Steep reductions and negative emissions
Meeting the 1.5 goal at this point will require steep reductions in carbon dioxide emissions, but that alone isn’t enough. It will also require “negative emissions” to reduce the concentration of carbon dioxide that human activities have already put into the atmosphere.
Carbon dioxide lingers in the atmosphere for decades to centuries, so just stopping emissions doesn’t stop its warming effect. Technology exists that can pull carbon dioxide out of the air and lock it away. It’s still only operating at a very small scale, but corporate agreements like Microsoft’s 10-year commitment to pay for carbon removed could help scale it up.
A report in 2018 by the Intergovernmental Panel on Climate Change determined that meeting the 1.5 C goal would require cutting carbon dioxide emissions by 50% globally by 2030 – plus significant negative emissions from both technology and natural sources by 2050 up to about half of present-day emissions.
Can we still hold warming to 1.5 C?
Since the Paris climate agreement was signed in 2015, countries have made some progress in their pledges to reduce emissions, but at a pace that is way too slow to keep warming below 1.5 C. Carbon dioxide emissions are still rising, as are carbon dioxide concentrations in the atmosphere.
A recent report by the United Nations Environment Program highlights the shortfalls. The world is on track to produce 58 gigatons of carbon dioxide-equivalent greenhouse gas emissions in 2030 – more than twice where it should be for the path to 1.5 C. The result would be an average global temperature increase of 2.7 C (4.9 F) in this century, nearly double the 1.5 C target.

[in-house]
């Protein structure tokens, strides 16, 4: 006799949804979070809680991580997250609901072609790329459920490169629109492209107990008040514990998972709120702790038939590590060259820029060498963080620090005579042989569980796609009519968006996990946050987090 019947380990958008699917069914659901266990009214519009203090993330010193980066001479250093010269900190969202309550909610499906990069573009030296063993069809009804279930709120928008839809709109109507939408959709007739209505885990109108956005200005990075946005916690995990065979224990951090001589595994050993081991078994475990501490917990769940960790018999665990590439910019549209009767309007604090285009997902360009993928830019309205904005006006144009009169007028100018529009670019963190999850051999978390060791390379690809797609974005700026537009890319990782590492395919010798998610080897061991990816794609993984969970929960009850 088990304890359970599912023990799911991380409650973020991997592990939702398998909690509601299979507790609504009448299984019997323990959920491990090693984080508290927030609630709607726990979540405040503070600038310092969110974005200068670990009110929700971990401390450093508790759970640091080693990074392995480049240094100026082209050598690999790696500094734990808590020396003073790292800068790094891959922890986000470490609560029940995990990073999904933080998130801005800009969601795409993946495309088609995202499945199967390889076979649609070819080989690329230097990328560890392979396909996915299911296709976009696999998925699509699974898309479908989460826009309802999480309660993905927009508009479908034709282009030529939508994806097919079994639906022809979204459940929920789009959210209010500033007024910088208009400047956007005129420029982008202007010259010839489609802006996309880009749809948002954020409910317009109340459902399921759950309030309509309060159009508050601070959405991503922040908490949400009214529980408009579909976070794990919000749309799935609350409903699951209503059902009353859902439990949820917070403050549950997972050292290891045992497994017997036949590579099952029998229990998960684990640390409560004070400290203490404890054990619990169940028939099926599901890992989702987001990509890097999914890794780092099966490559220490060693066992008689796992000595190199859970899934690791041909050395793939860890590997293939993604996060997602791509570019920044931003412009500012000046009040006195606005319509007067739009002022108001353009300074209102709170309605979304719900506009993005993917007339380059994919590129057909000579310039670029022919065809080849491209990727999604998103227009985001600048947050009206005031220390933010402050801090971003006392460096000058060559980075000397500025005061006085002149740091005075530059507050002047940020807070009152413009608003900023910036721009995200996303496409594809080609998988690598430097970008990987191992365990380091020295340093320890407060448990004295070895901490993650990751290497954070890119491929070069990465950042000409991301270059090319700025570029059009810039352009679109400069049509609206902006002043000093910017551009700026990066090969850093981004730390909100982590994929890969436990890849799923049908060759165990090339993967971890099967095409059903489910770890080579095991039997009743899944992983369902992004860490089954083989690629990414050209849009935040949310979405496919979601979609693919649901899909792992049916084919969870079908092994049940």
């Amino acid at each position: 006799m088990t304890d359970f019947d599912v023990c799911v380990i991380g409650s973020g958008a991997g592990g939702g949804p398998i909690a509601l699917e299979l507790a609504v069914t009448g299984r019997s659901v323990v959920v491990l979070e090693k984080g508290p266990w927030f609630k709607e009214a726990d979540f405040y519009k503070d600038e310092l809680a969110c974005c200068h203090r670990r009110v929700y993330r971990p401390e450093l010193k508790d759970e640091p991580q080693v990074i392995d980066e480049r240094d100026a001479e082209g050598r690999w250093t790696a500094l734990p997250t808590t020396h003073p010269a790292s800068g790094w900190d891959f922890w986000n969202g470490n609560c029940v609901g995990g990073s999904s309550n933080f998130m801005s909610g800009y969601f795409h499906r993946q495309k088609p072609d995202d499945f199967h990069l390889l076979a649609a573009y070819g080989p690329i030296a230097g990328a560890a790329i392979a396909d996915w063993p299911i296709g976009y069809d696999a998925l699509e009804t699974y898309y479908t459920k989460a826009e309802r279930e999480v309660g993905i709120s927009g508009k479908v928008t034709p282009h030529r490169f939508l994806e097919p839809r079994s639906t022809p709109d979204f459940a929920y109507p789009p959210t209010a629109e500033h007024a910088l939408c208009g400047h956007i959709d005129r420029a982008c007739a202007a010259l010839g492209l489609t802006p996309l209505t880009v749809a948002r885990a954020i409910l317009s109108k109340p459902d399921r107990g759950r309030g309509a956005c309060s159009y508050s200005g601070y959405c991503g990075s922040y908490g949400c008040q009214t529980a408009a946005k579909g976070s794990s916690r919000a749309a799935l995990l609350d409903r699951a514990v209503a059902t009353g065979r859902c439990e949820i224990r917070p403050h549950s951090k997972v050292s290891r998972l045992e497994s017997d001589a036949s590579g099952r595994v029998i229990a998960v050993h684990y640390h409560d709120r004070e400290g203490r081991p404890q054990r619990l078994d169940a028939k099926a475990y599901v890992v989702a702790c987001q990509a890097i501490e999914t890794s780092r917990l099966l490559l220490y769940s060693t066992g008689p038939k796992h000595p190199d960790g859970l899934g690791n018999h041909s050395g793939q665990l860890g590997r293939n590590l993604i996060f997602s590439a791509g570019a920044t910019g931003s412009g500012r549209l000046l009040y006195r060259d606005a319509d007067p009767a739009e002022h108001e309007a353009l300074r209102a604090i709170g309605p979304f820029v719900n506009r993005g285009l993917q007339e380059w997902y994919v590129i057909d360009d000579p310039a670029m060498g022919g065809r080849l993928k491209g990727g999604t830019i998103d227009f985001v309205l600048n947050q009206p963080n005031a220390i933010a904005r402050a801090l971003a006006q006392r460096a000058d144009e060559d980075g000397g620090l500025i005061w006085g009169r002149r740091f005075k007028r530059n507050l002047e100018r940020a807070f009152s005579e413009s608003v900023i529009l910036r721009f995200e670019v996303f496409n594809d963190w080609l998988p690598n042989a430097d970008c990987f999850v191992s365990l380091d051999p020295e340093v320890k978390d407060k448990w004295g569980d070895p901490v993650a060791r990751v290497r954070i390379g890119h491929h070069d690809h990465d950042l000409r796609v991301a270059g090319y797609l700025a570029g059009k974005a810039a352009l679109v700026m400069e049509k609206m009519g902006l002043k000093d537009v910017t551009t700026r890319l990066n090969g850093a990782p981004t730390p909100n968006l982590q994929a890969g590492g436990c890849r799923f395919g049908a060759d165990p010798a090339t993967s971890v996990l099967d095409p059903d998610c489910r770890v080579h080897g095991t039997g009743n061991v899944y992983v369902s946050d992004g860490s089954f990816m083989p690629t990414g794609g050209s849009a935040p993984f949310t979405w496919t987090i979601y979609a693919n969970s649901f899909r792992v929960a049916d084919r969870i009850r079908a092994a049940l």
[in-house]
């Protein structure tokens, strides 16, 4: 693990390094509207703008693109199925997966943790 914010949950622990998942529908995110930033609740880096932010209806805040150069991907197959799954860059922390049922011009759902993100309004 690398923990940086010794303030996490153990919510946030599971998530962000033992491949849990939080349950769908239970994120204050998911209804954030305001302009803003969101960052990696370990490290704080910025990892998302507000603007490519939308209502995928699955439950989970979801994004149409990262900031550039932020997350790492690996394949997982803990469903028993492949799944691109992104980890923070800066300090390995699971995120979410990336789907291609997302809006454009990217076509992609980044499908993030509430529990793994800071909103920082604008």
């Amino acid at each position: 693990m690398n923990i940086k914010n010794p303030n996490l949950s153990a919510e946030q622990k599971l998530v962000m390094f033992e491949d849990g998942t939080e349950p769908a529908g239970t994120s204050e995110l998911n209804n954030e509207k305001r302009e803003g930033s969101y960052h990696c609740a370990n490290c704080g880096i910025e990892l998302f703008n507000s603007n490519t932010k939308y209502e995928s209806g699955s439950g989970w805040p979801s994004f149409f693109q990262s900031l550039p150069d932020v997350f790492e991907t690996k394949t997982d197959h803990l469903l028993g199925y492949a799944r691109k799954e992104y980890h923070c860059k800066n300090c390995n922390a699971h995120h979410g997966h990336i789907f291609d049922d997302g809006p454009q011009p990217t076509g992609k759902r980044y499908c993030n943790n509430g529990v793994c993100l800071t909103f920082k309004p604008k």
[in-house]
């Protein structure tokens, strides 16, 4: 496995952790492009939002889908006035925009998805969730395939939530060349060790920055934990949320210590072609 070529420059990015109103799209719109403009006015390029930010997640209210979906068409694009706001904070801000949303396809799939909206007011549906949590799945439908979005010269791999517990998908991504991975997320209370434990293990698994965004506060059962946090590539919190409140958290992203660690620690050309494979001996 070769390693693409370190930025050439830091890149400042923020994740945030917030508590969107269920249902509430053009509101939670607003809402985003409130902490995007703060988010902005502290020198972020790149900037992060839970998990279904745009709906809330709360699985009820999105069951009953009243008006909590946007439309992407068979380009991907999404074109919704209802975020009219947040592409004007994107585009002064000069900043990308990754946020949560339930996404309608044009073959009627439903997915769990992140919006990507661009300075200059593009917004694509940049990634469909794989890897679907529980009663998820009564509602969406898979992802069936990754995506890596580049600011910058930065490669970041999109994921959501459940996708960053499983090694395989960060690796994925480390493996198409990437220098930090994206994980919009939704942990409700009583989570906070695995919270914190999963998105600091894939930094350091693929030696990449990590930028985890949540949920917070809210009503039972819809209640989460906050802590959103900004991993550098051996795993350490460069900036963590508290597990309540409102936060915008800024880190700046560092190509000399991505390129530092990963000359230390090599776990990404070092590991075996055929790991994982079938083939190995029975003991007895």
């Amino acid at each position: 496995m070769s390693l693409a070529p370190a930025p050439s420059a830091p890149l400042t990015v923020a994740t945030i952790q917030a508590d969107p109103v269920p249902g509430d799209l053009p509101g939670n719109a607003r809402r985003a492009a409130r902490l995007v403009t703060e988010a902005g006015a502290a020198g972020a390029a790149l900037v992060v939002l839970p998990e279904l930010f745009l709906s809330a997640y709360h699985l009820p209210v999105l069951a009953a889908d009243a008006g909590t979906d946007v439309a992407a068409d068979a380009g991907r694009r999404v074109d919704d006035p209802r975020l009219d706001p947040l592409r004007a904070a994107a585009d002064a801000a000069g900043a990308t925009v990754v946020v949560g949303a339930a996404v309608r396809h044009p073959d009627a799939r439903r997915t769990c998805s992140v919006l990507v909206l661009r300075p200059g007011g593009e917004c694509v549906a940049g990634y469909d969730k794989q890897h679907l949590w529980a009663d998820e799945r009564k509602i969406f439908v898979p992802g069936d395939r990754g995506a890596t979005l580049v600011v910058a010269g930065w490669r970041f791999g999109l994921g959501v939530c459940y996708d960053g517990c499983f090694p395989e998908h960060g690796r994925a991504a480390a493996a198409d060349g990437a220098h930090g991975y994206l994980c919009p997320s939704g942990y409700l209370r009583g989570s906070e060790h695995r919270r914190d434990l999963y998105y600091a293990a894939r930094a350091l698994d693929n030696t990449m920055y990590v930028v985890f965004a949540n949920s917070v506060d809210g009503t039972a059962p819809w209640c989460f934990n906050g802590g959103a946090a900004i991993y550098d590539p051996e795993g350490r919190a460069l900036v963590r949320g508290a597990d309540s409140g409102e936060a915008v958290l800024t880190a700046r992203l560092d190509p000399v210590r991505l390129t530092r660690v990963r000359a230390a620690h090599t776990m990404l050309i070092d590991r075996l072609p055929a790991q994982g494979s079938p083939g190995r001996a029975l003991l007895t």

Given the gap between countries’ actual commitments and the emissions cuts required to keep temperatures to 1.5 C, it appears practically impossible to stay within the 1.5 C goal.
Global emissions aren’t close to plateauing, and with the amount of carbon dioxide already in the atmosphere, it is very likely that the world will reach the 1.5 C warming level within the next five to 10 years.
How large the overshoot will be and for how long it will exist critically hinges on accelerating emissions cuts and scaling up negative emissions solutions, including carbon capture technology.
At this point, nothing short of an extraordinary and unprecedented effort to cut emissions will save the 1.5 C goal. We know what can be done – the question is whether people are ready for a radical and immediate change of the actions that lead to climate change, primarily a transformation away from a fossil fuel-based energy system.
Peter Schlosser, Vice President and Vice Provost of the Julie Ann Wrigley Global Futures Laboratory, Arizona State University
This article is republished from The Conversation under a Creative Commons license. Read the original article.